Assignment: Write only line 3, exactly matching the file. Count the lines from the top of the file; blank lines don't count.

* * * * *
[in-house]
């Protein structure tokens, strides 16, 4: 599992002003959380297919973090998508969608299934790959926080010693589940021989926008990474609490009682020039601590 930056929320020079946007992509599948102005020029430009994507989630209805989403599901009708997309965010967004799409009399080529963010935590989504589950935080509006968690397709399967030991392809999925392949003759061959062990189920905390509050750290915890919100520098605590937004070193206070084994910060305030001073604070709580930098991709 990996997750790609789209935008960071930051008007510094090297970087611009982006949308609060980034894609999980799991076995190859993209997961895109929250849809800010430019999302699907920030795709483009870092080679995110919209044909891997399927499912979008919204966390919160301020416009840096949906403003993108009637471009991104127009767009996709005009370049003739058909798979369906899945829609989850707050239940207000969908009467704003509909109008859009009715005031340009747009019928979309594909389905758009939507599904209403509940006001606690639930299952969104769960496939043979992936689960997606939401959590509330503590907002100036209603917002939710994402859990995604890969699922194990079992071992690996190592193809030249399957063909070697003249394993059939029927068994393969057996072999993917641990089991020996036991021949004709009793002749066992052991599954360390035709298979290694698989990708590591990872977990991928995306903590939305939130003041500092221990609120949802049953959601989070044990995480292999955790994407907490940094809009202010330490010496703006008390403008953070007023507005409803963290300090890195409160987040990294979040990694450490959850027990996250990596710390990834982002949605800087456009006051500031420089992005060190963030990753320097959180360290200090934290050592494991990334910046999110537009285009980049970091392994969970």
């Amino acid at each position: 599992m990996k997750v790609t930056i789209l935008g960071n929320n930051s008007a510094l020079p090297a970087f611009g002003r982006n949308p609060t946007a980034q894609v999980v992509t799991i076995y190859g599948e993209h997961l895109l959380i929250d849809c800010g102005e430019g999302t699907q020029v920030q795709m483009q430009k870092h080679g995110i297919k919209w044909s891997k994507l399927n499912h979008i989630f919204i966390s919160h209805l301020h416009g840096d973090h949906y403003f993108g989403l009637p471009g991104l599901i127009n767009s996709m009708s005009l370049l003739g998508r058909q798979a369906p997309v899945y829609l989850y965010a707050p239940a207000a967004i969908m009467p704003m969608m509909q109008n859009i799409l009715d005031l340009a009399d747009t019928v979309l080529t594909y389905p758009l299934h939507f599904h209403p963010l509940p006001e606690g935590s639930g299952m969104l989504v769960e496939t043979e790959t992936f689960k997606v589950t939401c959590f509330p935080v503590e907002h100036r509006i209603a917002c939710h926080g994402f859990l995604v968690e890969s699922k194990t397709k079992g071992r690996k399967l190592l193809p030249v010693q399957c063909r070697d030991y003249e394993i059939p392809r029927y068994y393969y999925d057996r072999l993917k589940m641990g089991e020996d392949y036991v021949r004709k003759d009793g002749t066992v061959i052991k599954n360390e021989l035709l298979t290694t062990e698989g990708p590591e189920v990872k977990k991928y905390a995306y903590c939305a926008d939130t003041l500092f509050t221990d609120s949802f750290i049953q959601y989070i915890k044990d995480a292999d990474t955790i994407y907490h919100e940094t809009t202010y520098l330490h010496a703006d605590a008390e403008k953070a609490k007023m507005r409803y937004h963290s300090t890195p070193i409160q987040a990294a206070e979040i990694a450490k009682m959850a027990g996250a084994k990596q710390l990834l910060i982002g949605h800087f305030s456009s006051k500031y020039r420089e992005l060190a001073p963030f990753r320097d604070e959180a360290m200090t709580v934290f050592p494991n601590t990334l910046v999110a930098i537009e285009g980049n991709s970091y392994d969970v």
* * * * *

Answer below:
């Amino acid at each position: 599992m990996k997750v790609t930056i789209l935008g960071n929320n930051s008007a510094l020079p090297a970087f611009g002003r982006n949308p609060t946007a980034q894609v999980v992509t799991i076995y190859g599948e993209h997961l895109l959380i929250d849809c800010g102005e430019g999302t699907q020029v920030q795709m483009q430009k870092h080679g995110i297919k919209w044909s891997k994507l399927n499912h979008i989630f919204i966390s919160h209805l301020h416009g840096d973090h949906y403003f993108g989403l009637p471009g991104l599901i127009n767009s996709m009708s005009l370049l003739g998508r058909q798979a369906p997309v899945y829609l989850y965010a707050p239940a207000a967004i969908m009467p704003m969608m509909q109008n859009i799409l009715d005031l340009a009399d747009t019928v979309l080529t594909y389905p758009l299934h939507f599904h209403p963010l509940p006001e606690g935590s639930g299952m969104l989504v769960e496939t043979e790959t992936f689960k997606v589950t939401c959590f509330p935080v503590e907002h100036r509006i209603a917002c939710h926080g994402f859990l995604v968690e890969s699922k194990t397709k079992g071992r690996k399967l190592l193809p030249v010693q399957c063909r070697d030991y003249e394993i059939p392809r029927y068994y393969y999925d057996r072999l993917k589940m641990g089991e020996d392949y036991v021949r004709k003759d009793g002749t066992v061959i052991k599954n360390e021989l035709l298979t290694t062990e698989g990708p590591e189920v990872k977990k991928y905390a995306y903590c939305a926008d939130t003041l500092f509050t221990d609120s949802f750290i049953q959601y989070i915890k044990d995480a292999d990474t955790i994407y907490h919100e940094t809009t202010y520098l330490h010496a703006d605590a008390e403008k953070a609490k007023m507005r409803y937004h963290s300090t890195p070193i409160q987040a990294a206070e979040i990694a450490k009682m959850a027990g996250a084994k990596q710390l990834l910060i982002g949605h800087f305030s456009s006051k500031y020039r420089e992005l060190a001073p963030f990753r320097d604070e959180a360290m200090t709580v934290f050592p494991n601590t990334l910046v999110a930098i537009e285009g980049n991709s970091y392994d969970v």